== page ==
by Kacey Mya Bradley | February 13, 2016 3:39 am
Websites and books are filled with examples of the things traveling can add to our lives: wisdom, new friends and more self confidence, just to name a few. However, I’ve found travel has also been a good motivator for helping me realize it’s okay to remove useless things from my life, too.
It’s Smart to Buy Souvenirs That Have Long Shelf Lives
Souvenir shops around the world are filled with novelty items ranging from pencils to magnets. These items seem cheap when you just look at their price tags, but if you invest a lot of money on that kind of merchandise, you could quickly go over budget. Rather that letting myself be lured into souvenir shops that sell commonplace merchandise, I’ve found it really pays off to look for other possibilities I’m likely to enjoy for much longer lengths of time.
A sweater that was hand woven by a local knitter in Ireland or a painting made by a Cambodian painter are two examples of things you could buy to remember your travels. They probably cost more than most of the stuff you’d buy in a shop geared towards tourists, but you’ll using your money to stock up on items you might just use for a month, and then stash in a drawer somewhere.
Spending your money to support the local economy by doing business directly with the people who’ve created the items being sold also teaches another worthy lesson about getting rid of unnecessary things. Buying from local residents means you might get opportunities to visit homes and studios when picking out your items.
Depending on the location of your travels, these workspaces could be extremely primitive. To you, they might seem extremely sparse, but the people who use them probably find them more than sufficient. After seeing how other people support their livelihoods, you just might feel inspired to thoroughly clean out your home office and donate unneeded items to a charitable organization in the community.
Regret is Usually an Unnecessary Burden That Could Be Improved Through Travel
Not all of the extraneous things in our lives are material in nature. Many people go about their daily activities often thinking many thoughts that begin with “If only I had done…” That train of thought often causes people to end up realizing they regret things. In some cases, our regrets can inspire positive changes. But, more often than not, regrets can cause us to not live life as fully as we should because we’re too stuck in the past to make progress.
Traveling could provide just the inspiration you need to live in the moment and not hold back. Since people are usually only in their destinations for limited times, that often naturally causes them to seize opportunities without delay. You may find travel makes regrets less burdensome, too.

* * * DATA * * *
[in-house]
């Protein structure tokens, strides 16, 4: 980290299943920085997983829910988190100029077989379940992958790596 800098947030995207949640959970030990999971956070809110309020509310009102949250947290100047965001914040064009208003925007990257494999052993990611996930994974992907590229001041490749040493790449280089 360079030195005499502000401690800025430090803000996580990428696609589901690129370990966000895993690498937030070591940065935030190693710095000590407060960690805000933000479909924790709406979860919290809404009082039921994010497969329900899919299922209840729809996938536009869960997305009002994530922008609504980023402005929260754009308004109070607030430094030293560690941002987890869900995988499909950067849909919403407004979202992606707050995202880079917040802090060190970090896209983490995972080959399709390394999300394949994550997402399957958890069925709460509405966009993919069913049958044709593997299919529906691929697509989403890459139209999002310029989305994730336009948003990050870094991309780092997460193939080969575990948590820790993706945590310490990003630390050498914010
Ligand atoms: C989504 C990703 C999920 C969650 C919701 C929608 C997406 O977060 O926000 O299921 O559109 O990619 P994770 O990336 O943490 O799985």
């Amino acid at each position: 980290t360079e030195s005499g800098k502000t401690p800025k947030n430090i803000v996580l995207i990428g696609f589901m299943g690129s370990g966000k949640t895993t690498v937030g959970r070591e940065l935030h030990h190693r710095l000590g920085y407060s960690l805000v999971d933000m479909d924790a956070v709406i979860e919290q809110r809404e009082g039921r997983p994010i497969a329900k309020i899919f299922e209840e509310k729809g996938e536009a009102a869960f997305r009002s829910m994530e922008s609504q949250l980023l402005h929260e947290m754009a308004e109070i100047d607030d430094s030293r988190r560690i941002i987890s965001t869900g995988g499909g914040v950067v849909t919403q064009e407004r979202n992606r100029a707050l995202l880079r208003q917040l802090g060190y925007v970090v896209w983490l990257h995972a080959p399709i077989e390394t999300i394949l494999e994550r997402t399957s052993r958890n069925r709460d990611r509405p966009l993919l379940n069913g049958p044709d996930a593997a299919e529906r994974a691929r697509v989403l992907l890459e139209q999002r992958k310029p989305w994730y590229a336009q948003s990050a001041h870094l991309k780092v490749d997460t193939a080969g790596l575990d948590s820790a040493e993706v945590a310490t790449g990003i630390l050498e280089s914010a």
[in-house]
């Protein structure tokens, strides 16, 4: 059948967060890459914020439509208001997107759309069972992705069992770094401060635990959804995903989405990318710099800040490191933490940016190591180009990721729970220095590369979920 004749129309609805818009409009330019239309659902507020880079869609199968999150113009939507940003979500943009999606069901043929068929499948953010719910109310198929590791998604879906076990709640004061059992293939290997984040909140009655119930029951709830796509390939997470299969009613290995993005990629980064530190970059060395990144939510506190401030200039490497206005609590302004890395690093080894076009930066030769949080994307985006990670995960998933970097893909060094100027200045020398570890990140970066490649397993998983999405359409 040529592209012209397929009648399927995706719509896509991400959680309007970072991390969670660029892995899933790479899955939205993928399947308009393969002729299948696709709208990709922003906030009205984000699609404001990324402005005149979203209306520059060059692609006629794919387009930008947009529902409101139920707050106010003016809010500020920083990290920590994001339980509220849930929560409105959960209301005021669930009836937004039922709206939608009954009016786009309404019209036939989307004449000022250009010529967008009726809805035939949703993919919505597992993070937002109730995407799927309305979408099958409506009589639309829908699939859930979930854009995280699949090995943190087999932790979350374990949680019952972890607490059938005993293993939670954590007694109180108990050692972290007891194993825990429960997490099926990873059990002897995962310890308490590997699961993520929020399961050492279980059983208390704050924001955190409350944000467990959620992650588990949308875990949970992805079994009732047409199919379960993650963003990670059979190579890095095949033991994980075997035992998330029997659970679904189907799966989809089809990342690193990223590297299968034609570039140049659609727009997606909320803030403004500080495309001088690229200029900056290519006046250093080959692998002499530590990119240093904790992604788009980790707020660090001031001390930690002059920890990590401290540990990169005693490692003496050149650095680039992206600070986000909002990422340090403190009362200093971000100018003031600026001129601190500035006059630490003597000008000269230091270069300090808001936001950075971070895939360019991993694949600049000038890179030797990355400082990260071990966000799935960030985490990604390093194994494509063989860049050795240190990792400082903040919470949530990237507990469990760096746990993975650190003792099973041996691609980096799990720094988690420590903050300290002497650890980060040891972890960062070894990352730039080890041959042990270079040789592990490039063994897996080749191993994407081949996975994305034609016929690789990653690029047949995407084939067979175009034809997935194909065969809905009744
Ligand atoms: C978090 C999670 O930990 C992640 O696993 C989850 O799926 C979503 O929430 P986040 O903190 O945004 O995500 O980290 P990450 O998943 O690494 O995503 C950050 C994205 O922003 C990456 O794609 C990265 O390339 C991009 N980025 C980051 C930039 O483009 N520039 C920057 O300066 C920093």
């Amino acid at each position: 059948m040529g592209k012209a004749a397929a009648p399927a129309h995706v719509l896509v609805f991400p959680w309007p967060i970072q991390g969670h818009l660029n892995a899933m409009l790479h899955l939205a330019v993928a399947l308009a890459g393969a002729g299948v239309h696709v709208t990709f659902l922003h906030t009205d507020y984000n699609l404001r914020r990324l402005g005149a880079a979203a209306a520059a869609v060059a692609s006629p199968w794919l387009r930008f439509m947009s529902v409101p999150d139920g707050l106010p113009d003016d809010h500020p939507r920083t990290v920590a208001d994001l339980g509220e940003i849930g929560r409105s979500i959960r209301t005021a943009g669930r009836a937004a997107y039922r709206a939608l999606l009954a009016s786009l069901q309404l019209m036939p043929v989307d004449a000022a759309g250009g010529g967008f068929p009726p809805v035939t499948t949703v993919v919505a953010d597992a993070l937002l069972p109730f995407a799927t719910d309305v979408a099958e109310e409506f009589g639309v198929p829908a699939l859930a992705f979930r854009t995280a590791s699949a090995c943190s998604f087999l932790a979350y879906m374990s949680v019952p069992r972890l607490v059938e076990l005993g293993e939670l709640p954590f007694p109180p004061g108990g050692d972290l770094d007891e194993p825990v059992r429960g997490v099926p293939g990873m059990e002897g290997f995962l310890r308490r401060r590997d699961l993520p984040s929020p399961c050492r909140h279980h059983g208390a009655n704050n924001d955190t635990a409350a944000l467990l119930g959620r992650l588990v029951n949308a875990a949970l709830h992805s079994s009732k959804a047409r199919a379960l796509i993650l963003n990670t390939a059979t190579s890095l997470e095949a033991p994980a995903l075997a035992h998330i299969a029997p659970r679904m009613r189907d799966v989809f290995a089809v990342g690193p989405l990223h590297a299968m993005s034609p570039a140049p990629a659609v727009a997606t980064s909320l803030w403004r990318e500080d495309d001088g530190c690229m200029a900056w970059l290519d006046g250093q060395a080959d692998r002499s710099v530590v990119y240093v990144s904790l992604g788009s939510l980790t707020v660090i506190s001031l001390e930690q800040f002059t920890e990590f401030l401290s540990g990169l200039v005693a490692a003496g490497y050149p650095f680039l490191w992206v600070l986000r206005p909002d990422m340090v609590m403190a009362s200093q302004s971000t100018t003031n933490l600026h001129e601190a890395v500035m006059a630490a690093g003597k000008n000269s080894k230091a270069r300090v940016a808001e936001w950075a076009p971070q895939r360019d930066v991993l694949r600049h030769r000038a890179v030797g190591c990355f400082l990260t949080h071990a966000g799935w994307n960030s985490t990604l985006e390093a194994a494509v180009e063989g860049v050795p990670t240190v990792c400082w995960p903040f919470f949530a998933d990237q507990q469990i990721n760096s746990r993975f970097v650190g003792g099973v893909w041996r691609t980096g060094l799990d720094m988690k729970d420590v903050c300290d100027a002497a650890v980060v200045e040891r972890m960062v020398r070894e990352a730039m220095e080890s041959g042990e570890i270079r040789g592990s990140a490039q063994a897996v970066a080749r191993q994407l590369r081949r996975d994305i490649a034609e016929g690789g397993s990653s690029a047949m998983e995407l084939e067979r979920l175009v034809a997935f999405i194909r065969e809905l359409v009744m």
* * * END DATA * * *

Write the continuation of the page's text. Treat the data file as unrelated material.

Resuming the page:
If you get in the habit of eagerly exploring what’s available to you presently instead of dwelling on the past, you may start to view regrets as pointless. As long as you’re living life fully through various activities, it shouldn’t sting as much if you later realize you missed out on something while engaged in an equally stimulating activity.
Purity of Mind and Body Can Help Eliminate a Lack of Purpose
While traveling, I’ve often been very moved by people who make obvious efforts to maintain personal purity by treating their bodies well and calming the mind by dealing with stress in healthy ways. In yoga, such purity on a personal level is called Saucha.
It also relates to pureness of intentions. I’ve found people who are committed to living out the principle of Saucha are also very in tune with what they need for particular stages of life. Once people are aligned with those inner goals, they can dispose of the material things, harmful emotions or painful feelings that are causing them to act contrarily to personal objectives.
Keeping All Possessions in Their Rightful Place is a Worthy Aim
Cleaning the house is something that’s necessary, but probably wouldn’t rank among most people’s favorite activities. However, learning how to efficiently clean your home, resulting in living in a tidy house, makes it much easier to pack for upcoming trips, not to mention unpack more swiftly once arriving back home.
When you organize your home so everything has a specific place, it becomes a lot easier to discover the items you don’t use as often, and the ones you could potentially even give away to someone who needs them. Plus, when your house is clean, travel-specific tasks like finding the must-have items on your newly created packing list and organizing pet care items in a single place so they’re easily accessible for your dog sitter become much more manageable.
These tips are just a sampling of the ways I’ve learned to de-clutter my living space, mind and body through travel. You may find travel teaches you some similarly valuable lessons about doing more with less. At the very least, you’ll likely realize it’s almost always best to do away with as many non-crucial items as possible before departing for travel, so your suitcase won’t be overweight.
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